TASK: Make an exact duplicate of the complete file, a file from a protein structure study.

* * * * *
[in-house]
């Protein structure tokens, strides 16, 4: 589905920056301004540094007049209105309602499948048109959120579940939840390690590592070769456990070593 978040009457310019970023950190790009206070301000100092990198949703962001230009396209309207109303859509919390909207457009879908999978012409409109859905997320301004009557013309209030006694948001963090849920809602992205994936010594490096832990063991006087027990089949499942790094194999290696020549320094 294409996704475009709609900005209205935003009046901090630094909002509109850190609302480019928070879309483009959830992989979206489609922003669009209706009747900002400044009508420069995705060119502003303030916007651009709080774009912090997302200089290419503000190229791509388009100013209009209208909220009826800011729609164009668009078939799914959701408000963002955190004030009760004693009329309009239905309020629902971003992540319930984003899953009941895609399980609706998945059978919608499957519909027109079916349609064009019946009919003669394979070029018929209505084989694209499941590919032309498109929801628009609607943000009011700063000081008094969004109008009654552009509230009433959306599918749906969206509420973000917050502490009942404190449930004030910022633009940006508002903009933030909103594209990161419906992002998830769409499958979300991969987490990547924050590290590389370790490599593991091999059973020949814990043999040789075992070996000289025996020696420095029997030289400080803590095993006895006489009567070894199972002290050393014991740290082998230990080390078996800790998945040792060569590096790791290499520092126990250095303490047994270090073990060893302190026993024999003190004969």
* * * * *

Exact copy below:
[in-house]
């Protein structure tokens, strides 16, 4: 589905920056301004540094007049209105309602499948048109959120579940939840390690590592070769456990070593 978040009457310019970023950190790009206070301000100092990198949703962001230009396209309207109303859509919390909207457009879908999978012409409109859905997320301004009557013309209030006694948001963090849920809602992205994936010594490096832990063991006087027990089949499942790094194999290696020549320094 294409996704475009709609900005209205935003009046901090630094909002509109850190609302480019928070879309483009959830992989979206489609922003669009209706009747900002400044009508420069995705060119502003303030916007651009709080774009912090997302200089290419503000190229791509388009100013209009209208909220009826800011729609164009668009078939799914959701408000963002955190004030009760004693009329309009239905309020629902971003992540319930984003899953009941895609399980609706998945059978919608499957519909027109079916349609064009019946009919003669394979070029018929209505084989694209499941590919032309498109929801628009609607943000009011700063000081008094969004109008009654552009509230009433959306599918749906969206509420973000917050502490009942404190449930004030910022633009940006508002903009933030909103594209990161419906992002998830769409499958979300991969987490990547924050590290590389370790490599593991091999059973020949814990043999040789075992070996000289025996020696420095029997030289400080803590095993006895006489009567070894199972002290050393014991740290082998230990080390078996800790998945040792060569590096790791290499520092126990250095303490047994270090073990060893302190026993024999003190004969």